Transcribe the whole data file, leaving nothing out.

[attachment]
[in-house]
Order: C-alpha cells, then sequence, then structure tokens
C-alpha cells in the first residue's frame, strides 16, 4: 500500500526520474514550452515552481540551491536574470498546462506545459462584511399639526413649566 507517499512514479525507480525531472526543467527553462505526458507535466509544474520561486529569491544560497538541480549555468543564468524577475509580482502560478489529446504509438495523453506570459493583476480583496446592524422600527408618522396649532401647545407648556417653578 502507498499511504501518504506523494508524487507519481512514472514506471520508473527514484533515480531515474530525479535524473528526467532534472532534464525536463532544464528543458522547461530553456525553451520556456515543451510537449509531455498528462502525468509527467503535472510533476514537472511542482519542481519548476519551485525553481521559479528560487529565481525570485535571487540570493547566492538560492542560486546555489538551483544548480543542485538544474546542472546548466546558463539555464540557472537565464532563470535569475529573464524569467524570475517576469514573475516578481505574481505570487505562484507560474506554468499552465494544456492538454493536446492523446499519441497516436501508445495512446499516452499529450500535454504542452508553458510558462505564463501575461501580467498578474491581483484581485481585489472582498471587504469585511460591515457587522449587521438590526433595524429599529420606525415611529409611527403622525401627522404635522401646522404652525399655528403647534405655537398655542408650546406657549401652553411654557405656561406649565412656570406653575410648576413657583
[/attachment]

[in-house]
Order: C-alpha cells, then sequence, then structure tokens
C-alpha cells in the first residue's frame, strides 16, 4: 500500500526520474514550452515552481540551491536574470498546462506545459462584511399639526413649566 507517499512514479525507480525531472526543467527553462505526458507535466509544474520561486529569491544560497538541480549555468543564468524577475509580482502560478489529446504509438495523453506570459493583476480583496446592524422600527408618522396649532401647545407648556417653578 502507498499511504501518504506523494508524487507519481512514472514506471520508473527514484533515480531515474530525479535524473528526467532534472532534464525536463532544464528543458522547461530553456525553451520556456515543451510537449509531455498528462502525468509527467503535472510533476514537472511542482519542481519548476519551485525553481521559479528560487529565481525570485535571487540570493547566492538560492542560486546555489538551483544548480543542485538544474546542472546548466546558463539555464540557472537565464532563470535569475529573464524569467524570475517576469514573475516578481505574481505570487505562484507560474506554468499552465494544456492538454493536446492523446499519441497516436501508445495512446499516452499529450500535454504542452508553458510558462505564463501575461501580467498578474491581483484581485481585489472582498471587504469585511460591515457587522449587521438590526433595524429599529420606525415611529409611527403622525401627522404635522401646522404652525399655528403647534405655537398655542408650546406657549401652553411654557405656561406649565412656570406653575410648576413657583